June 4, 2006

Java Quake Survivors Struggle to Rebuild Future

By Michael Perry

BANTUL, Indonesia -- Aid struggled to reach Indonesian quake victims on Sunday with many roads into the worst-hit areas gridlocked with convoys of trucks carrying volunteer relief workers and motorbikes laden with food.

Many survivors said they had yet to see government aid more than a week after the quake killed more than 6,200 people in Yogyakarta and Central Java provinces on Java island, and were relying on relatives and friends to ferry in emergency supplies.

Aid groups set up medical centers in devastated villages, to treat injuries and prevent infections, and distributed hundreds of tents to help the tens of thousands of homeless.

Indonesia's foreign minister said no more international medical aid was necessary and groups should focus on reconstruction.

Many survivors are already trying to rebuild their homes themselves with wood scraps and salvaged bricks but few have the money to buy building materials.

"Yes, I'm scared it will collapse again but I have no money to rebuild it any other way," said Tito Harjono, 66, adding that he had been buried under the timber roof after the quake.

The Indonesian government has pledged to give owners of completely flattened houses 30 million rupiah ($3,200) each for reconstruction.

Energy minister Purnomo Yusgiantoro told reporters power in the quake zone has been largely restored, and there would be no charge for reconnection.

"Electricity can flow now from east to west. There are no problems any more," he said, adding that it was up to the owners of ruined homes when they wanted to be reconnected.


Catholic priests comforting Christian survivors outside damaged churches in the Bantul area which suffered the most damage, said survivors were still desperate for basic foods, medicines and shelter.

"We need to calm people. They are still in panic. We need to give them aid for daily use because they have nothing," said Father Gregorius Utomo from the damaged Sacred Heart church.

A wedding took place nearby after Sunday mass.

"Although the quake happened, it did not melt their spirit to get married. The spirit of love unites this couple despite the disaster," priest Antonius Triyono told family and friends.

Hospitals in the region were overwhelmed by the influx of patients in the early days after the quake but that problem has faded due to quick response from local and foreign groups.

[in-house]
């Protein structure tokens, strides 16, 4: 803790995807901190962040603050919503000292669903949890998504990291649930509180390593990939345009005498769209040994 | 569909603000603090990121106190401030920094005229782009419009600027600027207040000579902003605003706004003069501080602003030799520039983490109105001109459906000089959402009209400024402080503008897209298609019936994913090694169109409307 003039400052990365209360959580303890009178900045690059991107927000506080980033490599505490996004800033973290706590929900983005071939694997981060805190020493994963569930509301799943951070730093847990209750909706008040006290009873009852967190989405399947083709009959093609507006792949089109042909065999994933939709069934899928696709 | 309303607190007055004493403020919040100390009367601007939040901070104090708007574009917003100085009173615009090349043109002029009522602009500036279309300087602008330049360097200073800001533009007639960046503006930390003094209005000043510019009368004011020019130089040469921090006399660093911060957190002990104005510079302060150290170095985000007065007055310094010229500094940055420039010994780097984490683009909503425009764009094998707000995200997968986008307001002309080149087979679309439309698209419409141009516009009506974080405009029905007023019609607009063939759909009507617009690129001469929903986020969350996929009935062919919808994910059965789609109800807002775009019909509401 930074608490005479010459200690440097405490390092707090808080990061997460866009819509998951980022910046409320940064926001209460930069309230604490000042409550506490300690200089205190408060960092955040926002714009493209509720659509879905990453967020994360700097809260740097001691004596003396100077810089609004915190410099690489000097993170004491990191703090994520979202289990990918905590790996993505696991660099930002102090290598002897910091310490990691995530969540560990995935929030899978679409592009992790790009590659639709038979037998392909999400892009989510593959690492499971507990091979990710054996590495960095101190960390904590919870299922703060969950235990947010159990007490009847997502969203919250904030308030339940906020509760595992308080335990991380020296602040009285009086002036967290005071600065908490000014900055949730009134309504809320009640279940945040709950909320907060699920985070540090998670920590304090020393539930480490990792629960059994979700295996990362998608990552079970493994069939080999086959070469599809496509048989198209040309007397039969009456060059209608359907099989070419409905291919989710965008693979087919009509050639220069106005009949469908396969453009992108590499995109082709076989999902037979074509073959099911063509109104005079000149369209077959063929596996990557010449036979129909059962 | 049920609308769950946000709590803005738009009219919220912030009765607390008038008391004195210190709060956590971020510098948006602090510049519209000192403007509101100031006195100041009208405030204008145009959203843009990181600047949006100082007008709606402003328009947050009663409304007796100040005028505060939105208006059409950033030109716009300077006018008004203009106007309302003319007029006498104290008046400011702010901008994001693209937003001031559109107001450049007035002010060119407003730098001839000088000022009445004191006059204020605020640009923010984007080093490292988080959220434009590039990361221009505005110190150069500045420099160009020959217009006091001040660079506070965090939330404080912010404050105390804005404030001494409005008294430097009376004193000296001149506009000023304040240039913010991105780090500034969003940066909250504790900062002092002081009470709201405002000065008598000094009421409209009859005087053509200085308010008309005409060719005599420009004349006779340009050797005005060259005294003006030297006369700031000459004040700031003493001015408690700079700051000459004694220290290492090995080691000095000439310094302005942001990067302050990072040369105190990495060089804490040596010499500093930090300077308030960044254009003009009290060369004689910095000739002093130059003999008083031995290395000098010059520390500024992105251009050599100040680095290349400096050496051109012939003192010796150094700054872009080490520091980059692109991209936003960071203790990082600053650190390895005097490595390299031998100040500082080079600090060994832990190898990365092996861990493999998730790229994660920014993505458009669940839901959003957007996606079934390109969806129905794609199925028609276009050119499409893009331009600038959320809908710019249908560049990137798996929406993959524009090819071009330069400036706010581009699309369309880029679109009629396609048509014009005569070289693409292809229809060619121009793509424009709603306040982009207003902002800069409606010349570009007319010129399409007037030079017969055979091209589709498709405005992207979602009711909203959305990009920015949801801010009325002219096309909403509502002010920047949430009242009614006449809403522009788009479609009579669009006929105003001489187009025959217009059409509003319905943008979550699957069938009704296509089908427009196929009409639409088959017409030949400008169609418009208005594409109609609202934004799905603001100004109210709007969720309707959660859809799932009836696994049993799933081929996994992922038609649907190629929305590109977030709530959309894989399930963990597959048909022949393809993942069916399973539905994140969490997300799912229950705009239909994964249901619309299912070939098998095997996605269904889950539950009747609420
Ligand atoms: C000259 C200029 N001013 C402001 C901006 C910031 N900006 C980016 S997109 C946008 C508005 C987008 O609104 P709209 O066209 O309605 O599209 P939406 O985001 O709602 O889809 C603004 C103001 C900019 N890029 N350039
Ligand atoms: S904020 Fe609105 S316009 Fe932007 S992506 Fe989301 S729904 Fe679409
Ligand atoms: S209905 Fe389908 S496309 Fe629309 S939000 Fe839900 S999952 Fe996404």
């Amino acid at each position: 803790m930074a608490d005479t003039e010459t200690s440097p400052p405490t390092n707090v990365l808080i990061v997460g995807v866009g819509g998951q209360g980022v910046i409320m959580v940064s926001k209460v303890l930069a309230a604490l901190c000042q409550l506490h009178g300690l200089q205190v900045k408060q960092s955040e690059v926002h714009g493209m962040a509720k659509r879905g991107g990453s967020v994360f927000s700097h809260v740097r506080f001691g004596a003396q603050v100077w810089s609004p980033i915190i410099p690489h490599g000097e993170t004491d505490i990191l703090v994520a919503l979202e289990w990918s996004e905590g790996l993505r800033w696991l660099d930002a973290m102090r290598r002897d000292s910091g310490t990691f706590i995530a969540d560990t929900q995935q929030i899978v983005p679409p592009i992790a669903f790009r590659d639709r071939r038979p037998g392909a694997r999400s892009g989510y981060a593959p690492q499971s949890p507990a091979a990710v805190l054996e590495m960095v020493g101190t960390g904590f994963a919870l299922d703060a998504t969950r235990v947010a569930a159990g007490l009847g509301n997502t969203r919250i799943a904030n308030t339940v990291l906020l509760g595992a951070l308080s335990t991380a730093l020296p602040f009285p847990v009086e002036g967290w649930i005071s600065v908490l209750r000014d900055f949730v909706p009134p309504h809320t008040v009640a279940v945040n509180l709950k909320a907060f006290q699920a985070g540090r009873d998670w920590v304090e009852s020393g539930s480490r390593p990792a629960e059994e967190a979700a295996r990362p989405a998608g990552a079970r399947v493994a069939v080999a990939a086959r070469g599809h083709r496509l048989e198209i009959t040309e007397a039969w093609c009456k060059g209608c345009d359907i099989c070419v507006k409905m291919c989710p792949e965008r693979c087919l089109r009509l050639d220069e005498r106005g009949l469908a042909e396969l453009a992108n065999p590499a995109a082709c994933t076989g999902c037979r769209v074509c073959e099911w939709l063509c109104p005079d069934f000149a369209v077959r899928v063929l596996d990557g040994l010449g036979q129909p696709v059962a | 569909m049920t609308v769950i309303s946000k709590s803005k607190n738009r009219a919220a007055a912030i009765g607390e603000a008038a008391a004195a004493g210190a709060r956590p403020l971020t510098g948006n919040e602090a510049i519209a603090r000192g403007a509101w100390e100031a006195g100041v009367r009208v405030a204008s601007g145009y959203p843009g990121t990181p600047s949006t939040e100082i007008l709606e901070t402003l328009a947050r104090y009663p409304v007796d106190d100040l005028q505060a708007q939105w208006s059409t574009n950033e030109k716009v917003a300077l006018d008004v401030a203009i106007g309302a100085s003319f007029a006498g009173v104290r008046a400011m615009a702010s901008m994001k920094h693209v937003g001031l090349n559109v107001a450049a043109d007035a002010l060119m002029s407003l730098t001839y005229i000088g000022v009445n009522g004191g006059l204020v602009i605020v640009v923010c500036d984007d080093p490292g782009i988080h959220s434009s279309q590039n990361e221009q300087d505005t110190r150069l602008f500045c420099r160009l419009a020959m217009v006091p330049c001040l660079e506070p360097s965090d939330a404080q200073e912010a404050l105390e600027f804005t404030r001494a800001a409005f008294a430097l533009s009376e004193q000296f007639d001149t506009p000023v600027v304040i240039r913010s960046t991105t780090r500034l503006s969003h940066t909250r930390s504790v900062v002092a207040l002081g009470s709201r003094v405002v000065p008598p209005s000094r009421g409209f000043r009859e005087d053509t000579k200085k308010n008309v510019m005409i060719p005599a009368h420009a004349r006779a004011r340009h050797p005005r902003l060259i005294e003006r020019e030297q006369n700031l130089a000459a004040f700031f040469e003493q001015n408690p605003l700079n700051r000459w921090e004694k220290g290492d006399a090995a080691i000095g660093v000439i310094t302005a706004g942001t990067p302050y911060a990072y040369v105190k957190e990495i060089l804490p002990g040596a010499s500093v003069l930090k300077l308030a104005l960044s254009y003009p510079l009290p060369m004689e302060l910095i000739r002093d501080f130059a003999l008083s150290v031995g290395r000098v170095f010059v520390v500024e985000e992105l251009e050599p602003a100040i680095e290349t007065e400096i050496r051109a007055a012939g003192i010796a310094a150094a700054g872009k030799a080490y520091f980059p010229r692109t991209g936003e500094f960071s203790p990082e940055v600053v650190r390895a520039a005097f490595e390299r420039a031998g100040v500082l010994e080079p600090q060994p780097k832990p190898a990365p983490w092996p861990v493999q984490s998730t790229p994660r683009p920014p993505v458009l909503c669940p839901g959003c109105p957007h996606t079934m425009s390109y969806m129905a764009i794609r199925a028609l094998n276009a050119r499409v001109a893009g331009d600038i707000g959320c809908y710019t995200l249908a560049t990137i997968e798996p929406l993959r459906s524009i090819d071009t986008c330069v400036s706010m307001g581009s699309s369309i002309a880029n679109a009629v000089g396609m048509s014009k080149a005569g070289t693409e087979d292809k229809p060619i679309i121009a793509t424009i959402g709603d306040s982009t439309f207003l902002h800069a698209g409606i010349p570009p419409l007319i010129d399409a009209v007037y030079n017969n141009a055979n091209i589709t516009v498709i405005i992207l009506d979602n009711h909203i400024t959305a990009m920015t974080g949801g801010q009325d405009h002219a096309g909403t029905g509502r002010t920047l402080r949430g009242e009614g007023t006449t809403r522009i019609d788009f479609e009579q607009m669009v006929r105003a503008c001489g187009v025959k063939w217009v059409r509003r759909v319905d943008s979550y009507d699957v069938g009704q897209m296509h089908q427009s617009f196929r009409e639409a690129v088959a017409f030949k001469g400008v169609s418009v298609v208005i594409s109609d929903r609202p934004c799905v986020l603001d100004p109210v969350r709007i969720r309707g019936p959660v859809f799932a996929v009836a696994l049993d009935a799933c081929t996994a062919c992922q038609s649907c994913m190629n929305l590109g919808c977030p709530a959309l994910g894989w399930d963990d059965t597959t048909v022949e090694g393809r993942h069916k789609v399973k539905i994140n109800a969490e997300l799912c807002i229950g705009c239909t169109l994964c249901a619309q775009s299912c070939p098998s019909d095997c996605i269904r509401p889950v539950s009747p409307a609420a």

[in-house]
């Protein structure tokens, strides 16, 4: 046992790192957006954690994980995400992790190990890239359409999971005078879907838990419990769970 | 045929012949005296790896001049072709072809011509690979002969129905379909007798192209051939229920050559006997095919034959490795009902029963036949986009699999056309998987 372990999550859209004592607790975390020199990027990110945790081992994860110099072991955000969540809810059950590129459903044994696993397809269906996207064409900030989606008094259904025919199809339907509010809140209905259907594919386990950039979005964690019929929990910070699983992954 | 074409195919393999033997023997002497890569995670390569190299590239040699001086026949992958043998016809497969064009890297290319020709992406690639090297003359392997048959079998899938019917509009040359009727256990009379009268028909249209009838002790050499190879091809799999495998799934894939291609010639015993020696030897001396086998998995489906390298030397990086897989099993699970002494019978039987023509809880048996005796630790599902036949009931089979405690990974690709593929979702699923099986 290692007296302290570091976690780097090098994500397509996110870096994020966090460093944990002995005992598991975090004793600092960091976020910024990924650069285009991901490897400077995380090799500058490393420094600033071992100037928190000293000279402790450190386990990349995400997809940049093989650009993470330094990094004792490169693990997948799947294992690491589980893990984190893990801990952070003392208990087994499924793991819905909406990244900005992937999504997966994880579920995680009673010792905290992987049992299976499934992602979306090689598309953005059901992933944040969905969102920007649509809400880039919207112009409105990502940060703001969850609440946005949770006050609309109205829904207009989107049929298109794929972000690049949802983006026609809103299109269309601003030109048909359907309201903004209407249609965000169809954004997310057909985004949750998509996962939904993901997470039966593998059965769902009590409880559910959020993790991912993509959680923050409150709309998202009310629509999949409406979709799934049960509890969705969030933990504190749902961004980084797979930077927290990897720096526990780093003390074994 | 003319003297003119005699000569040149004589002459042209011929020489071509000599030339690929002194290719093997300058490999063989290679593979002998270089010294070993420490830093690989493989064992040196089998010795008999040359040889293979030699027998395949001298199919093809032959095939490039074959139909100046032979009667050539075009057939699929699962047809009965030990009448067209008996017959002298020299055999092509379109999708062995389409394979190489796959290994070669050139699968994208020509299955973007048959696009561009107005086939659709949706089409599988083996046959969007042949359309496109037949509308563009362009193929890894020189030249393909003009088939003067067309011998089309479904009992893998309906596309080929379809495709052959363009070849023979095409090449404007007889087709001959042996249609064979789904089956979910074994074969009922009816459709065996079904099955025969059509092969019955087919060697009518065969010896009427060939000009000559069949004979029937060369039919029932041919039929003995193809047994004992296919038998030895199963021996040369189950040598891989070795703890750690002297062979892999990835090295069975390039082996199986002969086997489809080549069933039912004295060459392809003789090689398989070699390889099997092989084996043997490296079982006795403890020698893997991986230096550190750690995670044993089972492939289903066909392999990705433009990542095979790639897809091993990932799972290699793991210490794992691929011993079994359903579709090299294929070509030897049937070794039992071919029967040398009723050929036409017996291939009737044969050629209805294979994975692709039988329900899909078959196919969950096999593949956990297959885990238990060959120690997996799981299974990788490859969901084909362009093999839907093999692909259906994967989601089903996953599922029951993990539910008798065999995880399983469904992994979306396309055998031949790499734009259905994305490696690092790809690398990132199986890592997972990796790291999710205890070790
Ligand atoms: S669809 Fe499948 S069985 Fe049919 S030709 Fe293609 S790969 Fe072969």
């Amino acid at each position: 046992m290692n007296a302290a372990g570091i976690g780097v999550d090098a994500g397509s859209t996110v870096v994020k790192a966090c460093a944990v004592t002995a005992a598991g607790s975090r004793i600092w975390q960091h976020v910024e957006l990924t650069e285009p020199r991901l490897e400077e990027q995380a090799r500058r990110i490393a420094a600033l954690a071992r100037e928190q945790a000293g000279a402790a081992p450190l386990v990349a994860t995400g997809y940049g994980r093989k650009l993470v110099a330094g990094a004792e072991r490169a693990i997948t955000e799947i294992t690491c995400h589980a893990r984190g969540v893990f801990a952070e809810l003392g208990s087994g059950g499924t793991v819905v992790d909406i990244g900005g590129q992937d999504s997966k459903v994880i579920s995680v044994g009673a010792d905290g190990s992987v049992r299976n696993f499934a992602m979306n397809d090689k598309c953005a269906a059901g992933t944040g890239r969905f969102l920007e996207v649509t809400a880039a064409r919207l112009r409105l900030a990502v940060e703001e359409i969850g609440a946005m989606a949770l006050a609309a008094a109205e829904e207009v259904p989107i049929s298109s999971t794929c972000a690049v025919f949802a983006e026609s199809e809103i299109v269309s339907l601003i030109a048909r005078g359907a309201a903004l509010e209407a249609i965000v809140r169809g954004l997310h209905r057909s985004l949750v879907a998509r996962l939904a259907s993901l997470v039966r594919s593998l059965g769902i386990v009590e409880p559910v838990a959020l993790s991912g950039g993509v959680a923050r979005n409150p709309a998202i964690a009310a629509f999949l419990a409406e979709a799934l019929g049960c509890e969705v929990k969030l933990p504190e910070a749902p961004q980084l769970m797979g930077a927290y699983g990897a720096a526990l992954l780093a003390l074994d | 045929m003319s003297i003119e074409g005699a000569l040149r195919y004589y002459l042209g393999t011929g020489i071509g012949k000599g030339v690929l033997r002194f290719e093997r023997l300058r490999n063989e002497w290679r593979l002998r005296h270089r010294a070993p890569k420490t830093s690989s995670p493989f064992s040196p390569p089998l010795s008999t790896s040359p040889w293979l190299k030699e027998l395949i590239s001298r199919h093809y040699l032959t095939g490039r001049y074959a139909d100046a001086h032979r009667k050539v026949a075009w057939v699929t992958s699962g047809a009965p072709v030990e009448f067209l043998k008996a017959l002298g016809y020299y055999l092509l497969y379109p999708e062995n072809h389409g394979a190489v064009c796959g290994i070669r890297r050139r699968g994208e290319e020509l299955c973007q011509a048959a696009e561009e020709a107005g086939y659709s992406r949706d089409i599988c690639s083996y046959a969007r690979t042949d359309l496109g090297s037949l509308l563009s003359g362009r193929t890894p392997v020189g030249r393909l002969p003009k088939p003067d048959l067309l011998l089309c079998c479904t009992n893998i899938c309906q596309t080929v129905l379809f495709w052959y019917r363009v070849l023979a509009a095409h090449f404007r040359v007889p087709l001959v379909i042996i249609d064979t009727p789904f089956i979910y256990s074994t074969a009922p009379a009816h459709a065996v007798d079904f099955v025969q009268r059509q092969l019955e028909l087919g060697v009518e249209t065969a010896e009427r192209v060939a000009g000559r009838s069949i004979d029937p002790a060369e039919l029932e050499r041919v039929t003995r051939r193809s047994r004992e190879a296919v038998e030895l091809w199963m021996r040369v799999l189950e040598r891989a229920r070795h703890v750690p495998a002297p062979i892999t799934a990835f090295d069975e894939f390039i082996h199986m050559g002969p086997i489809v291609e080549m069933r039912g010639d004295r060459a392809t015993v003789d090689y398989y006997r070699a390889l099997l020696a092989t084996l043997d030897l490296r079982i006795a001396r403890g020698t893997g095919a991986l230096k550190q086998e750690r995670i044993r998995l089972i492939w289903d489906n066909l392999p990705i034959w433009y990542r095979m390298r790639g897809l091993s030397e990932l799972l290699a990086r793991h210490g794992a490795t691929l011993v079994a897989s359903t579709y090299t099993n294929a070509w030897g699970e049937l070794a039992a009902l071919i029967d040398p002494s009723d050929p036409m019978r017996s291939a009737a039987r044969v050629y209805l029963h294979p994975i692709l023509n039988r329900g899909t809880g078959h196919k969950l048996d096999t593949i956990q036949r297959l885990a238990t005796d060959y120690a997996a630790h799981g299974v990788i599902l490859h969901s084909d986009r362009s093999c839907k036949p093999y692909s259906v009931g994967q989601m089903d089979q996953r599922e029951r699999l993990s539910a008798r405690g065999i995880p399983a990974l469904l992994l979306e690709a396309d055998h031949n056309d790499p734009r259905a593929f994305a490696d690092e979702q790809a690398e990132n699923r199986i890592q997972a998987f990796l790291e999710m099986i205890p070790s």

"Principally, the critical period has passed. However, there is the potential of new health problems due to the environment because of the collapsed houses. Breathing ailments and diarrhea are indeed threats," Yogyakarta provincial secretary Bambang Susanto Priyohadi told Reuters.

More than 20,000 people had to be treated in hospitals after the quake but there were more than 130,000 outpatients, the World Health Organization said.

Hospitals and clinics have told patients to return to their villages but many quake survivors said they would prefer to stay because they have no proper place to live.

Many have been living in flimsy shelters at the sites of their former homes, now reduced to rubble. The risk of infectious disease remains high because of the crowding and devastation in the quake-hit area.

There have been worries over survivors taking refuge in chicken coops, with potential exposure to the bird flu virus in a country that has recorded 36 human deaths from the H5N1 strain.

WHO said cleaning such places with high-pressure water and disinfectant was imperative to prevent any kind of disease.

A WHO spokeswoman in the quake zone said the world body planned to launch a huge vaccination program against tetanus and measles but no disease outbreak had yet hit the survivors.

The United Nations has announced plans for a six-month $103 million relief program.

(additional reporting by Lewa Pardomuan)